Vinge has developed a vision of our technological near-future that is reasonably interesting. People wear contacts lenses and their clothes receive and transmit information, controlled by body motions, in such a way that they can project skins onto their environment, interact with distant people as if in the same room, send their virtual avatar elsewhere, and so on. This technology has become ubiquitous in people's lives, so experiencing reality "in the raw," without virtual overlays, has become a novelty.

That's kind of interesting, I guess, and not implausible as a near-future scenario. But that's it. That's all Vinge has. The need for sympathetic characters, or an engaging story, or any kind of dramatic tension, seems to have been forgotten. Some readers seem to have gotten excited about the imaginary-but-plausible technology conjured by Vinge, but, speaking for myself, (A) exciting technology doesn't suffice for a good book, and (B) it wasn't THAT exciting. One character in the book still uses a LAPTOP (gasp!), and we are clumsily reminded endlessly of how hopelessly old-fashioned this will be in the future. (What's the point? Are we supposed to laugh at ourselves for being such lame laptop users? Be amazed at the outrageous prophesy that one day laptops will be old hat?
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65 of 82 people found the following review helpful By Tim F. Martin on May 25, 2006
Format: Hardcover
_Rainbows End_ by Vernor Vinge is an excellent science fiction novel by in my opinion one of the best novelists in the genre. This story is in the same setting as his earlier novella "Fast Times at Fairmont High" which he finished in August 2001 and first published in _The Collected Stories of Vernor Vinge_. The central character of the novella, a young student at a San Diego high school (really a middle school), Juan Orozco, makes a reappearance in this novel, though as one of several important characters, not the chief protagonist.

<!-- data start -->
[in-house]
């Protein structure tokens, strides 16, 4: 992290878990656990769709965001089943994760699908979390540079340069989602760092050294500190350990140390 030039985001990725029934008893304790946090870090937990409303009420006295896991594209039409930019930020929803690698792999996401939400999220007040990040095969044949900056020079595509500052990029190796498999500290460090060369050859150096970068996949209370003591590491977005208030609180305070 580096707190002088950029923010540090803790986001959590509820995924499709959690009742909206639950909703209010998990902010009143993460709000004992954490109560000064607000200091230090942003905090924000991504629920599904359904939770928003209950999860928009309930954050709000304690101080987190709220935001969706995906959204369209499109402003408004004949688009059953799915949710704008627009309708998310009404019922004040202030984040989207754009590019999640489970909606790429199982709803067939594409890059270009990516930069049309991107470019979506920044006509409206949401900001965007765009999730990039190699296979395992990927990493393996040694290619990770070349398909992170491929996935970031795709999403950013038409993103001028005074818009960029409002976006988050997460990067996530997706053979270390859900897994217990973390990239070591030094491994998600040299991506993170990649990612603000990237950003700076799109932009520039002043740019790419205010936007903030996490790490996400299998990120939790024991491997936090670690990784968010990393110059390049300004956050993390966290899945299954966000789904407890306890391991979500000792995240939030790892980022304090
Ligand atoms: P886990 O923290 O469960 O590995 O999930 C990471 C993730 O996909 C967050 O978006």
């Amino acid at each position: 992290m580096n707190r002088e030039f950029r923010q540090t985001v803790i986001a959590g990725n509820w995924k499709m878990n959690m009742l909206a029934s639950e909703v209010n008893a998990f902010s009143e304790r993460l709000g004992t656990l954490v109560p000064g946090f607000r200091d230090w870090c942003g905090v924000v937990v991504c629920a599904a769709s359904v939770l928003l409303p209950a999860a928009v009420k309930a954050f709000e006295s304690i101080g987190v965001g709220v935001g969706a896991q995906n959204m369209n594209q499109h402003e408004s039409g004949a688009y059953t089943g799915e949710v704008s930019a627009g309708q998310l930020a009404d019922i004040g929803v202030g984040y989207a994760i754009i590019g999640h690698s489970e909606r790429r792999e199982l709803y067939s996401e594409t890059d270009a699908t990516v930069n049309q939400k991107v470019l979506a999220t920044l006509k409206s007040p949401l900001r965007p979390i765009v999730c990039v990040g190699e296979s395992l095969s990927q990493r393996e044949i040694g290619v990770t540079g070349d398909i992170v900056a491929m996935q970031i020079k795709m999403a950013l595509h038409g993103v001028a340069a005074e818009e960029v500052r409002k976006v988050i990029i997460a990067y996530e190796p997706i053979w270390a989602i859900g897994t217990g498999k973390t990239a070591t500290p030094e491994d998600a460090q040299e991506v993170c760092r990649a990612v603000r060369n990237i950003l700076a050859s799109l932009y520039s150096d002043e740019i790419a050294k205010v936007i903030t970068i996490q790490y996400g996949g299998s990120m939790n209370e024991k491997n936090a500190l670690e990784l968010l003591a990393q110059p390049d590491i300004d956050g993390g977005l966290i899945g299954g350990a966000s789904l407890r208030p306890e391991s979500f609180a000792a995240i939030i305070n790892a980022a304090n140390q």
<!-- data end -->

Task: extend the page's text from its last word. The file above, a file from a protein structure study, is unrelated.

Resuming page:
The setting of the novel (and the short story for that matter) is San Diego in the year 2025, which the reader discovers is a world in which the internet connects people and places in ways not possible today. Miniaturization has advanced to such a degree that most people, all the time, have operating computers on them, embedded and weaved into otherwise normally looking clothing called wearables (if someone has on clothing with a computer in it with the capacity to go online he or she is said to be "wearing") and are able to interact with these computers and the internet via special contact lenses. When people first start mastering wearables and their associated contacts they often have to type in the air with their fingers on a phantom keyboard, made visible to the user thanks to their contacts, but as a user becomes more proficient they become able to access computer resources by much more subtle gestures, including particular facial and eye movements.